Leading off the game for the Toronto Blue Jays on Saturday afternoon at Rogers Centre, with the anguish of Friday night's debacle still resonating in his mind, Devon Travis handled the adversity the best way he knows how.
He guided a bloop single into centrefield.
A couple of hits later, Travis was celebrating on the field with his teammates in the aftermath of a big 3-2 bounce-back win over the Boston Red Sox.
The outcome was also a big relief for Melvin Upton Jr., although sometimes it is hard to tell.
The stoic Blue Jays outfielder, after being booed mercilessly for his defensive follies about 15 hours earlier, stroked the big hit of the contest, a two-run home run shot in the second inning that paved Toronto's way to victory.
The outcome not only snapped an unholy four-game losing skid but also moved the Blue Jays back within a thin game of Boston's lead atop the American League East standing.
"We had two guys who took a lot of heat (Friday night) who came through for us," said Toronto manager John Gibbons, who can never resist an opportunity to take a dig at the assembled media masses.
"Upton with the big homer and Devon, continues to swing a bat," the manager pointed out, just in case somebody had a lapse in memory. "Everybody loves a winner, and rightfully so."
Both Travis and Upton committed errors during Friday night's 13-3 loss to the Red Sox in the opener of the three-game series that has been billed as Toronto's most critical showdown of the season thus far.
For Travis, Toronto's young second baseman whose batting average is back up to a team-leading .305 after going 3-for-4 with a double on Saturday, it was important for the club to wash away the debacle from the night before.
"Oh yeah, that was huge," he said. "That was a real big one. I think everyone showed up today with a little extra motivation so that was a nice win."
When Travis first arrived in Toronto for the 2014 season in a trade with the Detroit Tigers, the take on him was that he possessed good hitting skills but that his defence was suspect.
Those defensive shortcomings have never really shown up until recently when his steady hands suddenly turned jittery and the defensive miscues started piling up.
Through his first 57 games this season, Travis was only charged with three errors while patrolling second base.
Over his next 23, a tentative Travis has booted the ball on eight occasions, including gaffes in three consecutive outings heading into Saturday's game.
Travis said he knows his defensive play has suffered of late and he faults an unbridled enthusiasm that he admits he sometimes lets get the better of him.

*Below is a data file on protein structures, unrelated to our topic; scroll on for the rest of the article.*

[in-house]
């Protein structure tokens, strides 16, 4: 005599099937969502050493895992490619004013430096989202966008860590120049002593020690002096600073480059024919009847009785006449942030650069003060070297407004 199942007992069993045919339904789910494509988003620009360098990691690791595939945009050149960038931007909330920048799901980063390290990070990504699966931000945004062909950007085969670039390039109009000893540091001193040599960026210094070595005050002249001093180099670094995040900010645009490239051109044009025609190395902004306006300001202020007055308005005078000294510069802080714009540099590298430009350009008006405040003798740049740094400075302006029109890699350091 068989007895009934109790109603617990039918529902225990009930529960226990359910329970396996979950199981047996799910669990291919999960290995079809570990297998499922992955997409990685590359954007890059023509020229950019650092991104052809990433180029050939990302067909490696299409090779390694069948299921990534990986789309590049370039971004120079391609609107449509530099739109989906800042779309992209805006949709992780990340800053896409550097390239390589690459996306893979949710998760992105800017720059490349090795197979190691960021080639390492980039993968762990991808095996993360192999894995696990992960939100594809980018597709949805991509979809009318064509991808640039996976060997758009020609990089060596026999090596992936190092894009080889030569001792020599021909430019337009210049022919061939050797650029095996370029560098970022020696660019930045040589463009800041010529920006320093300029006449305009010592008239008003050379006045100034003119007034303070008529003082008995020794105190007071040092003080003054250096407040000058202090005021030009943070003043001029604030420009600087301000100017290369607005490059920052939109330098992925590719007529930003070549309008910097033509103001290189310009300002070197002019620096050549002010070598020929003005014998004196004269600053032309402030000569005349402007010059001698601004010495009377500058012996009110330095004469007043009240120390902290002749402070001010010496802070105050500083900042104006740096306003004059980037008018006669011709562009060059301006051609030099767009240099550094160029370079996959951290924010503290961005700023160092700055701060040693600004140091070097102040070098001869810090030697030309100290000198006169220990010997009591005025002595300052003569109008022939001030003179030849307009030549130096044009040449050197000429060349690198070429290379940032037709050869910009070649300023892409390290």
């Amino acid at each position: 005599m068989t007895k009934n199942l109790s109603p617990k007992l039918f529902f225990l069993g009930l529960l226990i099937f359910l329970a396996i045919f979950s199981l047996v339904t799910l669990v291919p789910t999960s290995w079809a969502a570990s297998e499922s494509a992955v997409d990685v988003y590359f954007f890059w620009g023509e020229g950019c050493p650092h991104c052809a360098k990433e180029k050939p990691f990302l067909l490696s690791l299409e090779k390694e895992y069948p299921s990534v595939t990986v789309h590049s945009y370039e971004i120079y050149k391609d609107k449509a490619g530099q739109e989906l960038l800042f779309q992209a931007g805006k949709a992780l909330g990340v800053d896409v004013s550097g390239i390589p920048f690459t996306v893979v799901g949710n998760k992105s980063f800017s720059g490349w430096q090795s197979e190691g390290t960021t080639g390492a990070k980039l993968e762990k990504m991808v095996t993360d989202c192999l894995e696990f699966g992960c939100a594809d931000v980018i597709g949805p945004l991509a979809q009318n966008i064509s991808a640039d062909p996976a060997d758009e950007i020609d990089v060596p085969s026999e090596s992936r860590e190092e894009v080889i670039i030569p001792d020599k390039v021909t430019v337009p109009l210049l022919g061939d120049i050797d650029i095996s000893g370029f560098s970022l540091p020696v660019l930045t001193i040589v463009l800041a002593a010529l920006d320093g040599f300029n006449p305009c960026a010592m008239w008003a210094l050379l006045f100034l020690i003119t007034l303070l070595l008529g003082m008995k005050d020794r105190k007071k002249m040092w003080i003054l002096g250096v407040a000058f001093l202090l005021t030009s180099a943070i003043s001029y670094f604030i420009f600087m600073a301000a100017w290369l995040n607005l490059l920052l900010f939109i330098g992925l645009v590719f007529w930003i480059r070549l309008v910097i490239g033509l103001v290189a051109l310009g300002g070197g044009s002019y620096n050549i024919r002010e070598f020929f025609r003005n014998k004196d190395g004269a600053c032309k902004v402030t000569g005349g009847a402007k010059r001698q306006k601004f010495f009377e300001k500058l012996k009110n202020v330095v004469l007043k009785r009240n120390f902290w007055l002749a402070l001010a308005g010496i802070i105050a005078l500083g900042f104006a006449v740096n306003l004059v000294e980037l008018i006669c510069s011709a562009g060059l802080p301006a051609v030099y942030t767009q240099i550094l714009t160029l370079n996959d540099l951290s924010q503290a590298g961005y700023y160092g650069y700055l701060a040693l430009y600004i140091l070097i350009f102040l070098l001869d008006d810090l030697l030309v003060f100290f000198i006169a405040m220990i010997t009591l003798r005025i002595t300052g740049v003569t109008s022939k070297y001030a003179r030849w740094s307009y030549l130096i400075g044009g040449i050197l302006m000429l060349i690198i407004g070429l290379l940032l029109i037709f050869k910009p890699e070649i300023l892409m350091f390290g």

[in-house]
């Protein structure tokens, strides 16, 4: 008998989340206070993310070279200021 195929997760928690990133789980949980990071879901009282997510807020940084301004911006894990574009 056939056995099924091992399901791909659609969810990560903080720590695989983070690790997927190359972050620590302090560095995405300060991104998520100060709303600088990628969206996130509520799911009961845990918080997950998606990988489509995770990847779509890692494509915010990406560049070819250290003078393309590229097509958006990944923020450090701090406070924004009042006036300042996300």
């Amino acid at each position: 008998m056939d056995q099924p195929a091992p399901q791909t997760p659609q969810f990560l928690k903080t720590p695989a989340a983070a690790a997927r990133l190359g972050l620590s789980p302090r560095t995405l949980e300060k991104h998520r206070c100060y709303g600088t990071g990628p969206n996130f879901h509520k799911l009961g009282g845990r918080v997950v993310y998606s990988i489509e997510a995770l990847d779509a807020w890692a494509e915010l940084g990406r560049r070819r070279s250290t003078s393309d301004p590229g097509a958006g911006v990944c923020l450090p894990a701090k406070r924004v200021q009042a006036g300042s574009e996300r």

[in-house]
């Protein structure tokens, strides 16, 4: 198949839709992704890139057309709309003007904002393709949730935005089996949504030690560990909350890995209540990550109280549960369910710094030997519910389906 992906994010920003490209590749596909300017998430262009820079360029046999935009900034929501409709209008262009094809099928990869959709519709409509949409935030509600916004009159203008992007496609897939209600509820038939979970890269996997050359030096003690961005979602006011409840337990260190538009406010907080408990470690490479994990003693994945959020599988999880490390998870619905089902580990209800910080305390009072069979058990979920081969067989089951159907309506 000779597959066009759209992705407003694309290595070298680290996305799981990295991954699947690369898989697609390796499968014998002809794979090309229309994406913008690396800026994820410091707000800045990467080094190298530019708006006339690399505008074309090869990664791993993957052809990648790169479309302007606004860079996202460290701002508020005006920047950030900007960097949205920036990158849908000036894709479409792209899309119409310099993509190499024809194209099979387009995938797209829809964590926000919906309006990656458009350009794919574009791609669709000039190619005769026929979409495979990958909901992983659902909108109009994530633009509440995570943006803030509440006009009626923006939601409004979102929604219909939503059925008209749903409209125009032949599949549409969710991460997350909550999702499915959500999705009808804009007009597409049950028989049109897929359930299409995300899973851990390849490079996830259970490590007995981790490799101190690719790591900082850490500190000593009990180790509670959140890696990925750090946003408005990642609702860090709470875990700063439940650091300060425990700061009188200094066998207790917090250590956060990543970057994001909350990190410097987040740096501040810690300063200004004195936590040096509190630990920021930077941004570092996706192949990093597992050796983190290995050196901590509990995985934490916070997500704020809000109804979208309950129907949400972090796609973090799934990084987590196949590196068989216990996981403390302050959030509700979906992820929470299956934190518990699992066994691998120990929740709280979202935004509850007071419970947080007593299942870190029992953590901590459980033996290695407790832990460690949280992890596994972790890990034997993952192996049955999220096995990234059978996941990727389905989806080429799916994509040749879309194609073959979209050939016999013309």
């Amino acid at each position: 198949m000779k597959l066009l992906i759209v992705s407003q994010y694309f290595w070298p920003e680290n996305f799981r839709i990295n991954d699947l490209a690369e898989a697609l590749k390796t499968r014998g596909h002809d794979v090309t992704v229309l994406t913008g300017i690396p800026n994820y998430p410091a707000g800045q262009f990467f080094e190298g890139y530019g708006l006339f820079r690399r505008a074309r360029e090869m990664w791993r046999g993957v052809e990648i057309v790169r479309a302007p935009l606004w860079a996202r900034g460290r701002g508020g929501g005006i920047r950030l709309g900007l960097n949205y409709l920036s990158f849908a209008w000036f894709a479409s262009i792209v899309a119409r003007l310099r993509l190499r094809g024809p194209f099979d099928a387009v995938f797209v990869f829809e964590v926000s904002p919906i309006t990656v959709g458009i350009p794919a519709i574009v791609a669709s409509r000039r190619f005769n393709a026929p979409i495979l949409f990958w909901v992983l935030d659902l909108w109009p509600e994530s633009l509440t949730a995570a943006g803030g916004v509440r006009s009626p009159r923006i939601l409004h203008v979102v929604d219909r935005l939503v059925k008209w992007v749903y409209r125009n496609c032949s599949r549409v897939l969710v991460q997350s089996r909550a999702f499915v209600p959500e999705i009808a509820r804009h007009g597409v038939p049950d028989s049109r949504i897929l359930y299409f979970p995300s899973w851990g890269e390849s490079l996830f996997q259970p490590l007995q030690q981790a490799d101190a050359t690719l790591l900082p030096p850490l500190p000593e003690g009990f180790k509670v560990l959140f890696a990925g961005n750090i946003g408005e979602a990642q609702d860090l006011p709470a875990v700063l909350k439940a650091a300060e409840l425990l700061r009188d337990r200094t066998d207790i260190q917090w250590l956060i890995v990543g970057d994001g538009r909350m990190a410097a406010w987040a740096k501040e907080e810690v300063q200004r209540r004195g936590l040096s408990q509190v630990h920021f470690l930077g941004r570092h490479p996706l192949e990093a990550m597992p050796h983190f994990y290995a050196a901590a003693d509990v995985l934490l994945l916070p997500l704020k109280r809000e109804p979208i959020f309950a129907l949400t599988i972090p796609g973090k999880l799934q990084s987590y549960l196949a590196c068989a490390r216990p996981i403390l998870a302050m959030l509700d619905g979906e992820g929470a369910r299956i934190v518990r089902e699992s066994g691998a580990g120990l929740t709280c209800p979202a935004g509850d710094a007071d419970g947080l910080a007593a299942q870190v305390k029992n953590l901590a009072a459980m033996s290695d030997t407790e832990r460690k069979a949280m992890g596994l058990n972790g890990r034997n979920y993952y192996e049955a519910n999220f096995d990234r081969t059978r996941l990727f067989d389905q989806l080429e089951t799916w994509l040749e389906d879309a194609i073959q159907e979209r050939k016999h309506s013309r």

"I play this game with a lot of energy, sometimes that can be a problem," Travis said. "You've got to try and slow the game down a little bit. It's fast enough and hard enough as it is. When you put a little extra on it, it doesn't make things any easier."
Travis has been taken under the wing of Troy Tulowitzki, the veteran shortstop, who has been counselling the second baseman all season on the finer points of defensive play.
He said Tulowitzki has emphasized sometimes less is more when it comes to maximizing your defensive abilities.
"I'm a guy who when I'm struggling, or not playing the way I feel, I always want to do more, do more, do more," Travis said. "It's at the point now where most of my mistakes are coming from just trying to be too quick.
"I just need to slow the game down, take deep breaths, walk around between pitches and stop being a statue sometimes out there. I like to try to be so perfect and do everything so right that sometimes that can be a little bit of a problem."
Travis's enthusiasm perhaps got the better of him in the Toronto third inning when he led off with a double.
When the struggling Josh Donaldson stroked a ground ball to Boston shortstop Xander Bogaerts, Travis took off for third when he would have been better served to play it conservatively and stay put.
Instead, Bogaerts made the relay to third where Travis became the first out of the inning.
"Obviously, if I could do it again I probably wouldn't go," Travis said. "But I felt at the time it was probably the right decision. We're up 2-0 and JD's up there grinding, trying to get me over to third. And I thought I got a good jump.
"Obviously, I wouldn't do it again because it was the wrong decision. But I'd rather make an error like that rather than something that can be avoided."